Parents of Children Cured of SCD & Leukemia Share Tips on Coping With The BMT Process
By Titi Aladei
It was a reunion of sorts when BMT Specialist Dr. Kharya Gaurav, of Apollo Hospital, India visited Nigeria and rallied round his patients for a seminar/get-together in Abuja and Lagos. The first meeting took place in Abuja’s Fraser Suites while the second took place at Radisson Hotel, GRA, Ikeja; the attendees were parents of children who underwent BMT for SCD and leukemia. Others looking to transact BMT for their wards were there as well, emboldened and encouraged by the success stories they were going to hear.
The stories were stories of success, but the process was unenviable, to say the least. If you have the means and are thinking of BMT for your ward, don’t overlook these tips from those who have been there:
Take Extra Funds With You:
You may have received your bill for X amount in dollars. But be prepared to spend up to twice more! Take extra funds with you – unplanned medical needs are sure to arise. If you don’t have twice the amount you’re billed, take up to 50% extra cash with you. You won’t know you’re in for a money-gulping odyssey until you’re on your journey and there’s no turning back!
Brace up For an Emotional Roller-Coaster:
‘I have occasionally felt like hitting and yelling at or wringing the doctor’s neck!’ says a parent, recalling the days of frustration elicited by her child’s initial poor response to treatment. Some parents actually harass the BMT team who, fortunately remain calm, knowing from experience, that it’s a phase most care-givers go through. ‘Dr. Guarav’s calmness infuriates me to high heavens!’, says another parent.
Take Local Foods Along With You:
Indian cuisine is not so bad, but neither you nor your child is accustomed to it. As much as you can, take foods the child is used to with you to India. Some children get turned off by foreign diet at a time they need all the nourishment they can get pre-BMT. Will you be able to keep down your food when the child you took to India to get a cure turns away from food he/she is not used to?
Steel Yourself For Scary Moments:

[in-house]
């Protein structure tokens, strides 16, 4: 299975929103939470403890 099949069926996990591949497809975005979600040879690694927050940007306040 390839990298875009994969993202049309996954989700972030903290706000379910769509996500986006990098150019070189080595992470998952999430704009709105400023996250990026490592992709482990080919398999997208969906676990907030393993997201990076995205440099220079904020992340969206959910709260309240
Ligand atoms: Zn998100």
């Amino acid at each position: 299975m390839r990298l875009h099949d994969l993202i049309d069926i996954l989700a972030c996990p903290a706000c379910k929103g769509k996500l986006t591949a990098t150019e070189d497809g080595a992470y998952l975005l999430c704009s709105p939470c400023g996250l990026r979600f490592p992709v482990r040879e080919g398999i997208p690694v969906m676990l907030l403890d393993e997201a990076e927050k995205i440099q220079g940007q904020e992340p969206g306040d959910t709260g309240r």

Mrs. Ngozi Odigbo’s daughter developed the BK Virus in the process of BMT. The BK Virus is one of those opportunistic viruses lying in wait for transplant recipients to undermine the whole process. Infections are common and have to be battled. Graft Versus Host Disease (GVHD) is the scariest of them all. Memories of those moments will haunt you for a long time.
Prepare To Be Physically, Mentally and Financially-Drained:
Watching your child go through the very process that would rid them of SCD or leukemia or other inherited blood disorder is one of the most body-draining exercise of all time, according to parents who have been there. Moments of doubts and regret, moments of angst and self-blame, cliff-hanging moments when you’re unsure the nickel would drop into place, metaphorically speaking, will be many. At the same time, you are also being financially- suctioned to the point of begging from friends and relations and fellow transplant families!
‘I sold property to get us to India,’ recalls another parent, ‘yet it was not nearly enough.’
Take The Risk, It’s Worth The Freedom:
Although success rates are improving every day, there’s still the risk of failure based on several factors. Despite that, families that have undergone BMT for their kids agree that the procedure is well worth it.
‘If you have the means, please go for it,’ advise the parents, ‘it’s the best gift you can give your child – freedom from pain and uncertainties.’
Dr. Kharya Gaurav
One and all, the families praised Dr. Gaurav for his professionalism, and his selflessness accompanying the families and the patients on every step of the grueling journey towards a permanent cure from sickle cell and leukemia.
‘He treats you like family and continues to relate with you years after your transplant is over – and you really don’t need him anymore!’ says Mr. Ehis Iweke, parent of Chiamaka, who underwent BMT at Apollo Hospital.
Ours is a team work, Dr. Gaurav says, ‘without an effective team of committed specialists and nurses and technicians, a successful BMT is not possible.’
Contact Dr. Kharya Gaurav:
Email: firstname.lastname@example.org Phone: +91 921312168